blaze / Block Vectors and Matrices

General Concepts

In addition to fundamental element types, the Blaze library supports vectors and matrices with non-fundamental element type. For instance, it is possible to define block matrices by using a matrix type as the element type:

```using blaze::DynamicMatrix;
using blaze::DynamicVector;
using blaze::rowMajor;
using blaze::columnVector;

DynamicMatrix< DynamicMatrix<double,rowMajor>, rowMajor > A;
DynamicVector< DynamicVector<double,columnVector >, columnVector > x, y;

// ... Resizing and initialization

y = A * x;
```

The matrix/vector multiplication in this example runs fully parallel and uses vectorization for every inner matrix/vector multiplication and vector addition.

Pitfalls

The only thing to keep in mind when using non-fundamental element types is that all operations between the elements have to be well defined. More specifically, the size of vector and matrix elements has to match. The attempt to combine two non-matching elements results in either a compilation error (in case of statically sized elements) or an exception (for dynamically sized elements):

```DynamicVector< StaticVector<int,2UL> > a;
DynamicVector< StaticVector<int,3UL> > b;

DynamicVector< DynamicVector<int> > c( a + b );  // Compilation error: element size doesn't match
```

Therefore please don't forget that dynamically sized elements (e.g. `blaze::DynamicVector`, `blaze::HybridVector`, `blaze::DynamicMatrix`, `blaze::HybridMatrix`, ...) need to be sized accordingly upfront.

Examples

The first example demonstrates the multiplication between a statically sized block matrix and a block vector:

```using namespace blaze;

// ( ( 1 1 )  ( 2 2 ) )   ( ( 1 ) )   ( ( 10 ) )
// ( ( 1 1 )  ( 2 2 ) )   ( ( 1 ) )   ( ( 10 ) )
// (                  ) * (       ) = (        )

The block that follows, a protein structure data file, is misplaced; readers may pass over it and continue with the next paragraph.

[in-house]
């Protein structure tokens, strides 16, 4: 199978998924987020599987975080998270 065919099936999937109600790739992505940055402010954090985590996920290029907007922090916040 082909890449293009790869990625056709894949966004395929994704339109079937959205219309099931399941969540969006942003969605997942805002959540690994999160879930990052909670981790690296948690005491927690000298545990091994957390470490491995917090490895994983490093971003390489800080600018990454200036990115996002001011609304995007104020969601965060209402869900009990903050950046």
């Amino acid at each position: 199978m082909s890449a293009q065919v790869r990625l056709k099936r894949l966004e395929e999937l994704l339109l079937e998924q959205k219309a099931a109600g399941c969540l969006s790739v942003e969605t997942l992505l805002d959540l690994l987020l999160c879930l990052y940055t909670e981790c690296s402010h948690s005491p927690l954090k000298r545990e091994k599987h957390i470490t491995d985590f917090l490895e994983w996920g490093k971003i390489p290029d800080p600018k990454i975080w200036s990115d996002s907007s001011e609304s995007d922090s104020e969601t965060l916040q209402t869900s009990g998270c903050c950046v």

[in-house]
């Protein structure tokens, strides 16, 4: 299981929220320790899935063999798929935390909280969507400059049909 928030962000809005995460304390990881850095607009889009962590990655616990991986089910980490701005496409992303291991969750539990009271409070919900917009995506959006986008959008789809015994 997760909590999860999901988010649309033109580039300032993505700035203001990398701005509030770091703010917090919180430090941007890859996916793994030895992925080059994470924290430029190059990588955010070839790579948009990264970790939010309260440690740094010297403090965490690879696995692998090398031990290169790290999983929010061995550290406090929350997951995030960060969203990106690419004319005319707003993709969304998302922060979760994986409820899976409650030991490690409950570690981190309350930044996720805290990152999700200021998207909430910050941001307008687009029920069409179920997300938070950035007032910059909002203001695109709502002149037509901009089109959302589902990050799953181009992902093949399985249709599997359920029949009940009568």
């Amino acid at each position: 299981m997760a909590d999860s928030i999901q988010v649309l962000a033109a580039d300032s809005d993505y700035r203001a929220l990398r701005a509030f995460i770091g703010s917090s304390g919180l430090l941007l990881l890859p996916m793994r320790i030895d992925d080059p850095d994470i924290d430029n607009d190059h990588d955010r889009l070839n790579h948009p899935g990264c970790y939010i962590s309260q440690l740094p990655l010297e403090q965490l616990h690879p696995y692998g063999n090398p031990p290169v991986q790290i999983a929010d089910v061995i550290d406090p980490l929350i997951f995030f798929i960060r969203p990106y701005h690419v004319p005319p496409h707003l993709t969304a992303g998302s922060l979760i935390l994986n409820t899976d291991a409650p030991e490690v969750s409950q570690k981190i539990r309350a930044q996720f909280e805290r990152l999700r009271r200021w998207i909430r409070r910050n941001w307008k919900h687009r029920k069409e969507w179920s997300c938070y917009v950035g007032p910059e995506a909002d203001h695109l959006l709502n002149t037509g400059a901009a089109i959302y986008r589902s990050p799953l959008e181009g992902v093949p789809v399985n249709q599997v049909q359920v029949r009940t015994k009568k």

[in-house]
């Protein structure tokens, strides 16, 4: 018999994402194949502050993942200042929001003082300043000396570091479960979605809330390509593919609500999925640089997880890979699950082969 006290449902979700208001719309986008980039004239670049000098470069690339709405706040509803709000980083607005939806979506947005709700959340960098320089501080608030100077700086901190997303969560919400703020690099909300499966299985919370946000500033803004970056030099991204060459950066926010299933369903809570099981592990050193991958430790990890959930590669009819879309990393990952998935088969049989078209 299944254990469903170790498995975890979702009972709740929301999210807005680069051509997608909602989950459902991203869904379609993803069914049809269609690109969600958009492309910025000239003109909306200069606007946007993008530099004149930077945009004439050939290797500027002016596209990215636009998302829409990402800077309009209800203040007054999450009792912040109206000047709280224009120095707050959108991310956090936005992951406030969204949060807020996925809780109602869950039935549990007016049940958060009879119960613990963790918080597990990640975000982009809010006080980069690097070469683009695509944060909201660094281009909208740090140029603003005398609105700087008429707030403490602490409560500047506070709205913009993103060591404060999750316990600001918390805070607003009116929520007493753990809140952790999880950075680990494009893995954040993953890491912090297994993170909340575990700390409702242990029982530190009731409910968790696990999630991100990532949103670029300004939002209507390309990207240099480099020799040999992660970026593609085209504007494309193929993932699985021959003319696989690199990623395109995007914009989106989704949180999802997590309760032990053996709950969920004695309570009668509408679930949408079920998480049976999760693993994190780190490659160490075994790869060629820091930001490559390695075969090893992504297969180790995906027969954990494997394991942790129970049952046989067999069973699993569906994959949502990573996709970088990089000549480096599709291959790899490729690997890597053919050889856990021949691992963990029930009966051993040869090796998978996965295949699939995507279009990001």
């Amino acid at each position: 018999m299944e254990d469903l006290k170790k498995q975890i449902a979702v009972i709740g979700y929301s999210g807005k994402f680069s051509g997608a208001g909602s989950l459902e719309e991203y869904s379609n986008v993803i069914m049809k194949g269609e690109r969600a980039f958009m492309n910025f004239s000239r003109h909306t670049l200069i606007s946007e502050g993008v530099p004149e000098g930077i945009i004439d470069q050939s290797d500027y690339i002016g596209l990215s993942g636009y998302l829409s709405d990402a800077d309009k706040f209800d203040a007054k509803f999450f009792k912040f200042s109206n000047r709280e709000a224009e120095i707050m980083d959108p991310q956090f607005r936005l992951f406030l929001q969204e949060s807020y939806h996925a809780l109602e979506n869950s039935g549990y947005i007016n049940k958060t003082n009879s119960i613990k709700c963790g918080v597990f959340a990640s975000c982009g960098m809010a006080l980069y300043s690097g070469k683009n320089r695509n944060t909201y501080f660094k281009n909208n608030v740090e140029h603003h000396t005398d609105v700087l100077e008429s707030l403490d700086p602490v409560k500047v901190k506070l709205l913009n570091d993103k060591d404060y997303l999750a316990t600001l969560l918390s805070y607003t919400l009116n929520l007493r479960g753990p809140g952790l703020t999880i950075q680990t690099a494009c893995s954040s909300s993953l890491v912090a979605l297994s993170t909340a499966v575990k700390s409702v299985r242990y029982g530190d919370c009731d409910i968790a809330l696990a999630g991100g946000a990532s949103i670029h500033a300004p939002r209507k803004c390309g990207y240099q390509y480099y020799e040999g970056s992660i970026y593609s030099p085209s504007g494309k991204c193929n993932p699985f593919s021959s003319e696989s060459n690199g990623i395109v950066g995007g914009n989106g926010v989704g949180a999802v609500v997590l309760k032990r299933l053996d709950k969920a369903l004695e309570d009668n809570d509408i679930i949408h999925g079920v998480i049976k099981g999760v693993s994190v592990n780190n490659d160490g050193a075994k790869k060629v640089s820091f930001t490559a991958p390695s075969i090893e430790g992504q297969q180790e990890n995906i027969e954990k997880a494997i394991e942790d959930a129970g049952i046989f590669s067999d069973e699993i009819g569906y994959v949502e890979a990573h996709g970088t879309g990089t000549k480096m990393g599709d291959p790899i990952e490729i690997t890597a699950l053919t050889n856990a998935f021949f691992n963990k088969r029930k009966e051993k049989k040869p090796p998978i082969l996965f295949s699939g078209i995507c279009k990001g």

// ( ( 3 3 )  ( 4 4 ) )   ( ( 2 ) )   ( ( 22 ) )
// ( ( 3 3 )  ( 4 4 ) )   ( ( 2 ) )   ( ( 22 ) )

using M2x2 = StaticMatrix<int,2UL,2UL,rowMajor>;
using V2   = StaticVector<int,2UL,columnVector>;

DynamicMatrix<M2x2,rowMajor> A{ { M2x2(1), M2x2(2) },
{ M2x2(3), M2x2(4) } };

DynamicVector<V2,columnVector> x{ V2(1), V2(2) };

DynamicVector<V2,columnVector> y( A * x );
```

The second example shows the multiplication between a compressed block matrix with blocks of varying size and a compressed block vector:

```using namespace blaze;

// ( ( 1 -2  3 )         ( 5 -1 ) )   ( (  1 ) )   ( ( -3 ) )
// ( ( 4  1  0 )         ( 1  2 ) )   ( (  0 ) )   ( (  7 ) )
// ( ( 0  2  4 )         ( 3  1 ) )   ( (  1 ) )   ( (  3 ) )
// (                              )   (        )   (        )
// (              ( 1 )           ) * ( (  2 ) ) = ( (  2 ) )
// (                              )   (        )   (        )
// ( ( 0 -1  1 )         ( 1  0 ) )   ( ( -1 ) )   ( (  0 ) )
// ( ( 2 -1  2 )         ( 0  1 ) )   ( (  2 ) )   ( (  6 ) )

using M3x3 = HybridMatrix<int,3UL,3UL,rowMajor>;
using V3   = HybridVector<int,3UL,columnVector>;

CompressedMatrix<M3x3,rowMajor> A( 3UL, 3UL, 5UL );
A(0,0) = M3x3{ { 1, -2, 3 }, { 4, 1, 0 }, { 0, 2, 4 } };
A(0,2) = M3x3{ { 5, -1 }, { 1, 2 }, { 3, 1 } };
A(1,1) = M3x3{ { 1 } };
A(2,0) = M3x3{ { 0, -1, 1 }, { 2, -1, 2 } };
A(2,2) = M3x3{ { 1, 0 }, { 0, 1 } };

CompressedVector<V3,columnVector> x( 3UL, 3UL );
x[0] = V3{ 1, 0, 1 };
x[1] = V3{ 2 };
x[2] = V3{ -1, 2 };

CompressedVector<V3,columnVector> y( A * x );
```

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